CrimProf Blog

Editor: Kevin Cole
Univ. of San Diego School of Law

Wednesday, April 30, 2014

Rudovsky on Effective Assistance of Counsel

Rudovsky davidDavid Rudovsky (University of Pennsylvania Law School) has posted Gideon and the Effective Assistance of Counsel: The Rhetoric and the Reality (Law and Inequality: A Journal of Theory and Practice, Vol. 32, 2014 Forthcoming) on SSRN. Here is the abstract:

There is general agreement that the “promise” of Gideon has been systematically denied to large numbers of criminal defendants. In some cases, no counsel is provided; in many others, excessive caseloads and lack of resources prevent appointed counsel from providing effective assistance. Public defenders are forced to violate their ethical obligations by excessive case assignments that make it impossible for them to practice law in accordance with professional standards, to say nothing of Sixth Amendment commands. This worsening situation is caused by the failure of governmental bodies to properly fund indigent defense services and by the refusal of courts to provide adequate remedial measures to ensure that appointed counsel have the time and resources necessary to meet their constitutional obligations.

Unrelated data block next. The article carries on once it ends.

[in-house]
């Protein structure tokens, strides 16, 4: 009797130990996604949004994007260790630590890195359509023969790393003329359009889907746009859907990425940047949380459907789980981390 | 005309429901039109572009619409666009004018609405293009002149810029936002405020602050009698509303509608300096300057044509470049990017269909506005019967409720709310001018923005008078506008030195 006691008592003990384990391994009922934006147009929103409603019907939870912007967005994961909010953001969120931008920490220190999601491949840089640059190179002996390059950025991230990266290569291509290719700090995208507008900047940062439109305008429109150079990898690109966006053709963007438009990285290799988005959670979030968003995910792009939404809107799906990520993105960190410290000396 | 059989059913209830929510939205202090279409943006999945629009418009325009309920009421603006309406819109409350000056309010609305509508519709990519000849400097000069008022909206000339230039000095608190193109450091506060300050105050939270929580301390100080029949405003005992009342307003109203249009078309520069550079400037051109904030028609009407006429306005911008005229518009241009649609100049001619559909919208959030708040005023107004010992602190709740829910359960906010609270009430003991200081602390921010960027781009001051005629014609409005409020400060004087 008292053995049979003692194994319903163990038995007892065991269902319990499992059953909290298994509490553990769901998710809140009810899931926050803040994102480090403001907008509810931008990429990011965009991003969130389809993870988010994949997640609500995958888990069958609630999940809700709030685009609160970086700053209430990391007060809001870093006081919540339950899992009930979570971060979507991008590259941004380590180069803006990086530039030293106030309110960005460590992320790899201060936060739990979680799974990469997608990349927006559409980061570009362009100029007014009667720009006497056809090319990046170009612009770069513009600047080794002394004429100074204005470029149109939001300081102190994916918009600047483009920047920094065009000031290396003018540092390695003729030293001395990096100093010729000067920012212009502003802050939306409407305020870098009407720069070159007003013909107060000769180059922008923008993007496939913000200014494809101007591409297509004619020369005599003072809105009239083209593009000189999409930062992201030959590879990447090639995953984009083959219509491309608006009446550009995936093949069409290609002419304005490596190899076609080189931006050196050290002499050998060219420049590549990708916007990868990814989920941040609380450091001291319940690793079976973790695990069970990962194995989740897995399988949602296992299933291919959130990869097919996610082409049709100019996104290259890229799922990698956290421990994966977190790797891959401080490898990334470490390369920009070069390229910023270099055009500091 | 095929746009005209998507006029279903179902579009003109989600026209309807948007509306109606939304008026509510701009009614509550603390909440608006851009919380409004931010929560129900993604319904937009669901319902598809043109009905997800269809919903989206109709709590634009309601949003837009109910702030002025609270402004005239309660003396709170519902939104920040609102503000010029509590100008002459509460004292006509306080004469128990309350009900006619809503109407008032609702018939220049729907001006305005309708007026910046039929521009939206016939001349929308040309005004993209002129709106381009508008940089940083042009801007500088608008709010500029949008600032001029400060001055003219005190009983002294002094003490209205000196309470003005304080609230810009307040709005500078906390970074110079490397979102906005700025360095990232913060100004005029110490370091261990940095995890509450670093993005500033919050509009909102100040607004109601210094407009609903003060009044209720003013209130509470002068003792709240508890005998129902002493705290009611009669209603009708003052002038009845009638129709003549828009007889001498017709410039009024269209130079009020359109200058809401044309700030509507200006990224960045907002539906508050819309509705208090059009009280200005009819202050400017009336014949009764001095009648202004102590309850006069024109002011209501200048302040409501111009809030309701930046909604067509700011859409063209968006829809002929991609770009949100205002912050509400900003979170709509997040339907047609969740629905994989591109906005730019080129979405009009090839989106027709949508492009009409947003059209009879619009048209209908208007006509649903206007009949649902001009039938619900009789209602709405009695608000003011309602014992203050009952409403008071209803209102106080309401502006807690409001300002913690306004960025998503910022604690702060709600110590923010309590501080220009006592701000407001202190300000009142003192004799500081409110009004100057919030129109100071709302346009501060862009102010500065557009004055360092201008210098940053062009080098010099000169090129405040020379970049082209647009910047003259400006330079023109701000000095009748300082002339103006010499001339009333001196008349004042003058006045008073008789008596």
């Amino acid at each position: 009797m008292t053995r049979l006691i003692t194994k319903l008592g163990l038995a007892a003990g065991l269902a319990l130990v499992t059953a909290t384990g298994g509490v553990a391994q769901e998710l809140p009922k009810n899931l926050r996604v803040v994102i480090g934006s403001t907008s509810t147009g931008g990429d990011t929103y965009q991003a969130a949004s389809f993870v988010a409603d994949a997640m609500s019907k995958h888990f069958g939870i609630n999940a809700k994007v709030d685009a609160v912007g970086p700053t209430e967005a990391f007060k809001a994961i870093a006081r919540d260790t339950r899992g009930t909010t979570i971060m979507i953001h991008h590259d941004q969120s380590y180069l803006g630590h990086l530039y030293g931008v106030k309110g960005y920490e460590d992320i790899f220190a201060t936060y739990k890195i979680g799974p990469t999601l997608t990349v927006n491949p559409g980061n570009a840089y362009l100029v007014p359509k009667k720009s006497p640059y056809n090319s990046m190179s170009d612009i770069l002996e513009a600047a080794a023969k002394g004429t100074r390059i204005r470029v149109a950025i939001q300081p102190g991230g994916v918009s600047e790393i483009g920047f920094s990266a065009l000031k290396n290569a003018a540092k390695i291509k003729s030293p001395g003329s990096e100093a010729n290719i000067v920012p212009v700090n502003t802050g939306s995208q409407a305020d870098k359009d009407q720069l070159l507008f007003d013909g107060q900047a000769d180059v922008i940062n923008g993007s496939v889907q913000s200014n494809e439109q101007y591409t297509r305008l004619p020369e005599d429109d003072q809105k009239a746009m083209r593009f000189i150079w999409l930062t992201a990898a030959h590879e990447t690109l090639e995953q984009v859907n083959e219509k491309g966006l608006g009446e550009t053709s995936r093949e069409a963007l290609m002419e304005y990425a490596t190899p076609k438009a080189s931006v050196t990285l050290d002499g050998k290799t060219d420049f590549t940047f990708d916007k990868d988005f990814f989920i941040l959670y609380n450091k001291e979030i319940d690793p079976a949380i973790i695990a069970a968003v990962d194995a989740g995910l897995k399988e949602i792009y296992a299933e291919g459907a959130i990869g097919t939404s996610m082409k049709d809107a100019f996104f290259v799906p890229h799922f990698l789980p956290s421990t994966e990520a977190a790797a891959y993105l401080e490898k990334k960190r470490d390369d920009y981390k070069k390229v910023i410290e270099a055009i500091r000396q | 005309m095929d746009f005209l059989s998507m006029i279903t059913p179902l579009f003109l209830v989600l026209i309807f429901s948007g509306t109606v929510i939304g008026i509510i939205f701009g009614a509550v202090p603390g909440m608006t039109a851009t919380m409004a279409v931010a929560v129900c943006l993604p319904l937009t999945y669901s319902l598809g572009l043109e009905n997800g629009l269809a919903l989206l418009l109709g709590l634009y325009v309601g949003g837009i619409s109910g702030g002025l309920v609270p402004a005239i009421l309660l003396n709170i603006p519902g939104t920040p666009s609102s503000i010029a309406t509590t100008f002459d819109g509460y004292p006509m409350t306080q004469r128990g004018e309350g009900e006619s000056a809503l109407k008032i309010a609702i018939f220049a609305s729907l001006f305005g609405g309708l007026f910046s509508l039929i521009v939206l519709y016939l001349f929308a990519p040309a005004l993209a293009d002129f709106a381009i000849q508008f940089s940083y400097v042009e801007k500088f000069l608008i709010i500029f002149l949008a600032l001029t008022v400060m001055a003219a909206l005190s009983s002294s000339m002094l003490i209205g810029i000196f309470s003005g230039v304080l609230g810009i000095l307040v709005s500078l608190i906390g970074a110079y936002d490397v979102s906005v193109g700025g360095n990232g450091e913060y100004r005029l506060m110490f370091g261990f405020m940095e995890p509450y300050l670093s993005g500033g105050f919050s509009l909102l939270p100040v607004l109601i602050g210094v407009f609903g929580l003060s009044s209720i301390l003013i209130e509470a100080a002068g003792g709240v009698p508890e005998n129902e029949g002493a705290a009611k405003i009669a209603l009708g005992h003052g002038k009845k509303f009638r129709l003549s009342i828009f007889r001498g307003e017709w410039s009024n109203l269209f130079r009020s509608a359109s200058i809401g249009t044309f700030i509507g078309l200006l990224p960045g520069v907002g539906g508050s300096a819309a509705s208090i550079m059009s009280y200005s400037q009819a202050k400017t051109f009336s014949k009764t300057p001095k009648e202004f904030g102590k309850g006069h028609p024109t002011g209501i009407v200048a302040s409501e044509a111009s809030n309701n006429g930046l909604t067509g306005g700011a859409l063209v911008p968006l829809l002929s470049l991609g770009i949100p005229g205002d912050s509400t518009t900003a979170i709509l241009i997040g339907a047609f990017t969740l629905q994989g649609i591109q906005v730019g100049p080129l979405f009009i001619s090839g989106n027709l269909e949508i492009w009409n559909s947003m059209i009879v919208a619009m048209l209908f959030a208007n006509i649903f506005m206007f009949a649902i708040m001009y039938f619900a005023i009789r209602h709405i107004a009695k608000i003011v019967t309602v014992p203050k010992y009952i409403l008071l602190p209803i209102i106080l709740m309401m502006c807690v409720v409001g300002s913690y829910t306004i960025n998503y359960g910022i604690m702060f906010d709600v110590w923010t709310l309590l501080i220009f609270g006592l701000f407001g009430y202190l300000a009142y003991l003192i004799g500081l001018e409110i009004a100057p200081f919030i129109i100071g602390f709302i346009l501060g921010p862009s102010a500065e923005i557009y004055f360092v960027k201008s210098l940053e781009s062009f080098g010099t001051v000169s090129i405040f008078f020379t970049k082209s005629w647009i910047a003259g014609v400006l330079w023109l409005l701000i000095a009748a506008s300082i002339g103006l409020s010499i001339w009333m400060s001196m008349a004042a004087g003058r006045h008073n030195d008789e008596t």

I propose a litigation strategy as a means of confronting the issues of funding and resources that incorporates both Sixth Amendment and professional responsibility standards to enable courts to order structural relief in cases of systemic deficiencies.

The Supreme Courts of Florida and Missouri have recently applied these principles in permitting public defenders to withdraw from cases where excessive caseloads and under-funding have interfered with their ethical obligations to their clients. Recognizing that the Strickland post-conviction test was not the sole means of enforcing Sixth Amendment rights, these courts permitted pre-trial challenges that did not depend on a showing of sub-standard performance or actual prejudice in an individual case. Other courts have permitted pre-trial challenges as well and the United States Supreme Court has recognized the significance of a lawyer’s professional judgments and obligations in fulfilling their ethical and constitutional duties. 

The article concludes by discussing three cases from Pennsylvania that show both the promise and the difficulties of litigation in achieving systemic reform.

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